Published on Feb. 14, 2022
Nutritional management of future broiler breeder females
The rearing period of future breeding pullets is a key stage in the life of the animals that will allow them to express or not their genetic potential. With technical and economic performance’s aims in production, the quality of pullet management during the first 20 weeks of life must follow certain rules.
In this article, we would like to give some advice on the nutritional management of pullets during the rearing period. The nutritional recommendations are available on our website and from our technical sales staff, so do not hesitate to come back to them for more information.
The growth of future breeding pullets is divided into 3 very important phases. Each phase is accompanied by a very specific feed formula that meets the different challenges and objectives of the animals' development.
1/ The starting phase, from day 1 to 5 weeks of age:
The objective of this first phase is to secure the growth profile of the chicks to ensure the good body development of the future breeding females. We first try to promote the development of all the organs of the immune system (all organs except the reproductive ones), then to ensure the skeletal and muscular development of the chicks.
It is therefore essential to do everything possible from the moment they arrive to promote the feed intake of a feed that is rich in protein (organ development), lysine and other complementary amino acids (muscle development, feathering of the animals) and with a balanced Calcium/Phosphorus ratio (close to 2) to promote good bone growth. A solid skeletal development allows for muscle mass afterwards. A good premix is necessary to ensure the quality of all nutrients without any degradation during the preparation of the feed.
In this first phase, we recommend presenting the feed in the form of crumbles (with a granulometry adapted to the size of the animals, for example between 1 and 2.8mm for a starter) to concentrate the feed and avoid sorting by the chicks. A presentation in the form of mash during this first phase would risk to lead to feed imbalances and would not stimulate the chicks to consume (it is very rare to observe it on the field).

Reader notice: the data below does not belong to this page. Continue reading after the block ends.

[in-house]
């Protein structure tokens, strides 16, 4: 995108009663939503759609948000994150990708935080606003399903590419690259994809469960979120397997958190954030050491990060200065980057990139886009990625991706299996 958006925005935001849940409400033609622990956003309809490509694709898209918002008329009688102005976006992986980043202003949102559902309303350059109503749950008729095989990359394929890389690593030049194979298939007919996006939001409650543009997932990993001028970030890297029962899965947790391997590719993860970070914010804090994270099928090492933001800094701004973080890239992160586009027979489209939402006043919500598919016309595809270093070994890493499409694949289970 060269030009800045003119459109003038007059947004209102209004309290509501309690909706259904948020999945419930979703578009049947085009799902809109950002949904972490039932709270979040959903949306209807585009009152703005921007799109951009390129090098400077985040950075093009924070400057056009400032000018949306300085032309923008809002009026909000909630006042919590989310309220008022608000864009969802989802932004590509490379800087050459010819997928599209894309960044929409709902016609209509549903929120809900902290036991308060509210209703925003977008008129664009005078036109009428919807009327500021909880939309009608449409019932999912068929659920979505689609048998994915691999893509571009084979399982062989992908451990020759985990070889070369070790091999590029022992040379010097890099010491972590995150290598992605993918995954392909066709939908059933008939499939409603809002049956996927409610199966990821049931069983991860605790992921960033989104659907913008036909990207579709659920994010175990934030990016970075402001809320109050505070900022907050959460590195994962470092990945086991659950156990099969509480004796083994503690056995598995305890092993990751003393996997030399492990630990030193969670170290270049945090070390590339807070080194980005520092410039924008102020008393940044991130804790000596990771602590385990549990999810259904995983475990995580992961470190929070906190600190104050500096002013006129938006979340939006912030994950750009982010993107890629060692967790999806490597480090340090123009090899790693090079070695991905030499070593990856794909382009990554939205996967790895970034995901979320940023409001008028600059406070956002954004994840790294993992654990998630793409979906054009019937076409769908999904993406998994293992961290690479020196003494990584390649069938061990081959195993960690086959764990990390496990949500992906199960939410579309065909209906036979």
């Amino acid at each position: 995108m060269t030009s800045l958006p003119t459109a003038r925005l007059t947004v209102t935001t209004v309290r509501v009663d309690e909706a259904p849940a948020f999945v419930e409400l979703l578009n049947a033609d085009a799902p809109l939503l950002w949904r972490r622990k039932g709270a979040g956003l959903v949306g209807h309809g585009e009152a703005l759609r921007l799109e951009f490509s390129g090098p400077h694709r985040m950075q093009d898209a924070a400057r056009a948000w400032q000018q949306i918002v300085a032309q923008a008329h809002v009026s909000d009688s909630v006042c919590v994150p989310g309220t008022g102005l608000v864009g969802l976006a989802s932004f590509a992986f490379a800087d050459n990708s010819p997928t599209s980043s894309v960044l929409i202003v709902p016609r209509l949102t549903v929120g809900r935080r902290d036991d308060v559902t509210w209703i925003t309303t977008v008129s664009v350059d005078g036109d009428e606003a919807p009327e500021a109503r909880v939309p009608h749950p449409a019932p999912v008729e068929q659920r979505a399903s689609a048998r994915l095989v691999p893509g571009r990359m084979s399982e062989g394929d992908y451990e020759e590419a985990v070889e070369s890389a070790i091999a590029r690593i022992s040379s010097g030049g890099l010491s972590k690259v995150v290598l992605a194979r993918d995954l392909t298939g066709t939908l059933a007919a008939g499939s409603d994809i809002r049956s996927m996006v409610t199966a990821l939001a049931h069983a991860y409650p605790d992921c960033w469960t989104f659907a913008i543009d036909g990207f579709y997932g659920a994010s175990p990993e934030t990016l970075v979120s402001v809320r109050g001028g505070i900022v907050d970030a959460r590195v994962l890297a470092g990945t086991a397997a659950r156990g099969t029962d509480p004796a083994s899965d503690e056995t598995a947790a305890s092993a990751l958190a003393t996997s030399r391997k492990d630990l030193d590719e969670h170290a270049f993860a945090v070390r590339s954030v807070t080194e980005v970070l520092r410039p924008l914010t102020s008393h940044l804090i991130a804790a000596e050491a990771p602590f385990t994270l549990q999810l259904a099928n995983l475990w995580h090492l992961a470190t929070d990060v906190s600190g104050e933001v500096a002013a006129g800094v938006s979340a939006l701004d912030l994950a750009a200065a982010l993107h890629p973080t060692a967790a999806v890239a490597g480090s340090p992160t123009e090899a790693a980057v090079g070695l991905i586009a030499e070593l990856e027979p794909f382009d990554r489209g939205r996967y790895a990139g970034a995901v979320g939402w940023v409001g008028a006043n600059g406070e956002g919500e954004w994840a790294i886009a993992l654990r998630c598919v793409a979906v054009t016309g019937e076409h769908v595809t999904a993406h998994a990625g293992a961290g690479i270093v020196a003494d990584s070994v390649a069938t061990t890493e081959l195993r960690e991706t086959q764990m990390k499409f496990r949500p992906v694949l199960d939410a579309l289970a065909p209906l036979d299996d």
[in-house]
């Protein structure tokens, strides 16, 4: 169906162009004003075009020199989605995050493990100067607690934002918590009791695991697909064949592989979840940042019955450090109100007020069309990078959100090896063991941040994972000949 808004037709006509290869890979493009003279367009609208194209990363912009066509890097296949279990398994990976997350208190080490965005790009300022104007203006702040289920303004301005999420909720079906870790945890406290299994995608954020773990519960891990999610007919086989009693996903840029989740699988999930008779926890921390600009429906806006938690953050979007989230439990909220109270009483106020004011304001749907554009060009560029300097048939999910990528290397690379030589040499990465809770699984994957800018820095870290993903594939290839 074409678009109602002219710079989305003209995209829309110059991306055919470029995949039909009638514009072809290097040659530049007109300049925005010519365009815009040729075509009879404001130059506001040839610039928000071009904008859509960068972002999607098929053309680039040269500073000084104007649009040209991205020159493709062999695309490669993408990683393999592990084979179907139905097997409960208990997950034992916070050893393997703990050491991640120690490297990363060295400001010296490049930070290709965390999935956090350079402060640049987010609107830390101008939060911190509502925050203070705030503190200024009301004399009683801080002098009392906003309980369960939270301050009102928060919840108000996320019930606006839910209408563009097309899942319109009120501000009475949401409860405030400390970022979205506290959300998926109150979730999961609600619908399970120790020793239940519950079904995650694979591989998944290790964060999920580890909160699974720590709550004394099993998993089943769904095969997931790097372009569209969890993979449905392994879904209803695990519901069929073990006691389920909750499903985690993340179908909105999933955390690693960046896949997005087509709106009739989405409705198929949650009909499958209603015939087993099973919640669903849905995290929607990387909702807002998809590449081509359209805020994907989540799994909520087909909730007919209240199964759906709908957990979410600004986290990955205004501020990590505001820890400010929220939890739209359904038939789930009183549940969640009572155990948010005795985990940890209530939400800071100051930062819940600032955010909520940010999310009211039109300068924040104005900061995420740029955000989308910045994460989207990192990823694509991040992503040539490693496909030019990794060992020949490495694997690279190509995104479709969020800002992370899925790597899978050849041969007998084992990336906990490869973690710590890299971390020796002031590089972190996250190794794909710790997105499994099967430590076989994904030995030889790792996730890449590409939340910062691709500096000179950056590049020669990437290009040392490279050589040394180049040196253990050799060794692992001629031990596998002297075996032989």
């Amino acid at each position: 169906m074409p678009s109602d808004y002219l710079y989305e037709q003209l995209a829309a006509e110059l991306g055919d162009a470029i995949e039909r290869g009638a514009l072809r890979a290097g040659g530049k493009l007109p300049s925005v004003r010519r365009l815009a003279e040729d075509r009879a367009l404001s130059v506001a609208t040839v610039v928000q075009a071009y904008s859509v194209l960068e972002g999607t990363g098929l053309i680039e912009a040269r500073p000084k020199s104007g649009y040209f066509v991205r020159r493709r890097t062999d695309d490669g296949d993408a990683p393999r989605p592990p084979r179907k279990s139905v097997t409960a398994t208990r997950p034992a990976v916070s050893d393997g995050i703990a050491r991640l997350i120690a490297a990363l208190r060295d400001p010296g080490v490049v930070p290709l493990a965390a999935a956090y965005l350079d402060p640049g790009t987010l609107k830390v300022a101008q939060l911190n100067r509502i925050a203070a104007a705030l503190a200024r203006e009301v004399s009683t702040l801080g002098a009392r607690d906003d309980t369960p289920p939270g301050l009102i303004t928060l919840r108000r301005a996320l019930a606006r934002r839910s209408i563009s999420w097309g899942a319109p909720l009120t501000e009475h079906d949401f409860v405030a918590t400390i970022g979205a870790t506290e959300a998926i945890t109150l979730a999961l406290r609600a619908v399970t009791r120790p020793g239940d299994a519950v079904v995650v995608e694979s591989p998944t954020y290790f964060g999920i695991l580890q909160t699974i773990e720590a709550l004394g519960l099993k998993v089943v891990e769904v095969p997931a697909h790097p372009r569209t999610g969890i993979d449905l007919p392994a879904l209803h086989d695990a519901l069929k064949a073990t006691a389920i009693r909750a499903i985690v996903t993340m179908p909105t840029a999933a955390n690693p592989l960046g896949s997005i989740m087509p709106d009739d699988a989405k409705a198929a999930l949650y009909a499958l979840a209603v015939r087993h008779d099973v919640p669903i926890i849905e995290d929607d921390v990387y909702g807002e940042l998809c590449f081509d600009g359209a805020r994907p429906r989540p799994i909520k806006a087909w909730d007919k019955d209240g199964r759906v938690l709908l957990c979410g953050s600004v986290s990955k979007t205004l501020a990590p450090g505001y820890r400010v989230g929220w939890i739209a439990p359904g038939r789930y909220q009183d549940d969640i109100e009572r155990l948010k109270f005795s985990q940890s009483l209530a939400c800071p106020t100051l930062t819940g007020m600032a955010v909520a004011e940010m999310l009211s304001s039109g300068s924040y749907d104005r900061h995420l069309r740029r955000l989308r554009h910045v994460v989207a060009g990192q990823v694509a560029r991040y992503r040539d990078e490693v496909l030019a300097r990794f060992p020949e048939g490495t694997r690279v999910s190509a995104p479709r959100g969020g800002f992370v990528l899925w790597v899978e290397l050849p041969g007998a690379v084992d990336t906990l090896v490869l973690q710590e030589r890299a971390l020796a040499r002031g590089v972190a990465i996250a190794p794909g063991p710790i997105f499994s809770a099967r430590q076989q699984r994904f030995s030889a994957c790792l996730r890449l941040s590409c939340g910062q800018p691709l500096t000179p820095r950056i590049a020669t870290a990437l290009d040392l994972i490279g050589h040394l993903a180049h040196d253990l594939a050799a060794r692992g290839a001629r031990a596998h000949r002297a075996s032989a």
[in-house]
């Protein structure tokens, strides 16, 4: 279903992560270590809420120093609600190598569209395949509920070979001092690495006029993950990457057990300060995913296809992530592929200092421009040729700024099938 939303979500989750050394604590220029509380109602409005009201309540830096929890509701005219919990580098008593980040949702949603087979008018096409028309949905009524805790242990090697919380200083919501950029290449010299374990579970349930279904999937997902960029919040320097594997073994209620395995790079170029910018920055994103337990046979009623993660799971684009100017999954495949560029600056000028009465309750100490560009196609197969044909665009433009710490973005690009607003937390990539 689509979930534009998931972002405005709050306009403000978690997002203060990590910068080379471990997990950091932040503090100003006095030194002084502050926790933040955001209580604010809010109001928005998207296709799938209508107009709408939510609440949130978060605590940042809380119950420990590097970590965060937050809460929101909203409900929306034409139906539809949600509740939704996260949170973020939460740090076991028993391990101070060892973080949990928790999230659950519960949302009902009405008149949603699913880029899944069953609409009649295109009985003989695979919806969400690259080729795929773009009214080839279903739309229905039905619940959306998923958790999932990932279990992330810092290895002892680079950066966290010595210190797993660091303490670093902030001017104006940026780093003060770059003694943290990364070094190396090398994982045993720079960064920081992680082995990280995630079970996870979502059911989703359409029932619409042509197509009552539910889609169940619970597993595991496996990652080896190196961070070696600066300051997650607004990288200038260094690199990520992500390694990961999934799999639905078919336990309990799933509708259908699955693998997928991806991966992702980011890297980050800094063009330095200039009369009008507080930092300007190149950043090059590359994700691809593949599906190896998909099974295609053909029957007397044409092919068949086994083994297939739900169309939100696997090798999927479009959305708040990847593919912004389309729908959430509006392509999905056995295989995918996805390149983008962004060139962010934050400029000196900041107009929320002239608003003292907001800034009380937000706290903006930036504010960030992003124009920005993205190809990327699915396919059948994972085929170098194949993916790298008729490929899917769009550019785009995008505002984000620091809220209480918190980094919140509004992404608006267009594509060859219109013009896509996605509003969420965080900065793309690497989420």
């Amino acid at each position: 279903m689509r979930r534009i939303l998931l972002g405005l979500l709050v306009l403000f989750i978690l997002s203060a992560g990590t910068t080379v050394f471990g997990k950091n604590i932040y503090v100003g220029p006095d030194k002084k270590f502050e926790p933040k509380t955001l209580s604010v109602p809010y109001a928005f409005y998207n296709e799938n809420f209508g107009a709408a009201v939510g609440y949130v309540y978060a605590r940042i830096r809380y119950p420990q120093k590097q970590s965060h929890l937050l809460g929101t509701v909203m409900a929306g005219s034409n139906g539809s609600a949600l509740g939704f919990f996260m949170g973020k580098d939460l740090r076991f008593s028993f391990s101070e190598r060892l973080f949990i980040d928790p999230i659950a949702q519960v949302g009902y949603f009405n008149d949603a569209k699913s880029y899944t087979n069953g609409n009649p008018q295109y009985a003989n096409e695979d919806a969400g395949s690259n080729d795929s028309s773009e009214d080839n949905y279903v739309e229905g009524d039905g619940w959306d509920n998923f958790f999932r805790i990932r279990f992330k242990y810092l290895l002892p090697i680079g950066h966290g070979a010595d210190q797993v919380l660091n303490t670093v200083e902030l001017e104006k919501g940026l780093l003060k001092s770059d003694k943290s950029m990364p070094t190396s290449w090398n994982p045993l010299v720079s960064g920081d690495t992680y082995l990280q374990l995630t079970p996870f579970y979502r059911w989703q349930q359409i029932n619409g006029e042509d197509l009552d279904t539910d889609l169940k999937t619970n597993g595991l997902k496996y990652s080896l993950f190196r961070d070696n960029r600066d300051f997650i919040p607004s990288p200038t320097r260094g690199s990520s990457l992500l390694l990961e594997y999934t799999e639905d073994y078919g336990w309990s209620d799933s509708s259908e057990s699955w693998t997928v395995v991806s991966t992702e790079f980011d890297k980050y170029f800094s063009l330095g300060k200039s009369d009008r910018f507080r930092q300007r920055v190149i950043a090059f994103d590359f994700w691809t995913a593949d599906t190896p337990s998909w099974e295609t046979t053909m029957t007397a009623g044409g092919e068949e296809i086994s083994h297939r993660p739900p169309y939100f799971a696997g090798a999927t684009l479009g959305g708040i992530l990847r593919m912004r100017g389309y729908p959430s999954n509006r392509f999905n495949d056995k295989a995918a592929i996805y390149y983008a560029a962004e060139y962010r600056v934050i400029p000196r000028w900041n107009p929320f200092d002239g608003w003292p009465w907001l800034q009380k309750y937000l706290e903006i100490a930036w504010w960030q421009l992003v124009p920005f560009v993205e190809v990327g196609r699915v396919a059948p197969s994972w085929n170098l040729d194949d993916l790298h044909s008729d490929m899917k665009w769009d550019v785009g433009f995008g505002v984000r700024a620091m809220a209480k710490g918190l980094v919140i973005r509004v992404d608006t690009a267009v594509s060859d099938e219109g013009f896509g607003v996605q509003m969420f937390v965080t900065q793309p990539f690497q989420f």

At the arrival of the chicks, we advise to offer enough feeding points (and water points) to ensure the interaction of the chicks between them, with the environment and with the feed, and to allow each one to consume the feed (1 plate for 50 chicks). As soon as the starter material is removed (at the end of the 8th day of age), we recommend to pay particular attention to the feeding space during the whole rearing period (a dwarf hen of 20 weeks of age requires for example ~ 11.5cm of feeding space).
Depending on the richness of the feed formula, we can recommend to let the chicks Ad Libitum during the first 2 weeks of life. This non-restriction must however be accompanied by a daily 1 to 2 hours empty feeders to allow all chicks to consume the fine particles. These fine particles contain mainly amino acids and vitamins essential to the good development of the future chicks, so they should not be thrown away if they are not consumed. An empty feeder also stimulates scratching and pecking behavior, and favors the ingestion of refusals (improves the Feed Conversion Ratio and therefore reduces production costs).
A high protein diet in the early stages of life can lead to some digestive disorders. This is why we recommend supplementing the drinking water from day 1 with organic acids (not mineral acids which can demineralize the skeleton) to buffer the pH around 3.5-4. This reduction of the pH of the water will help the digestion of the chicks and will avoid any form of enteritis during the first days/weeks of life. This acidification of the water is interesting during the first 5 weeks of life in continuous, then by period, at each feed transition or before and after each stress of the environment (temperature for example). This helps to avoid the appearance of E.coli when the animals are sensitive.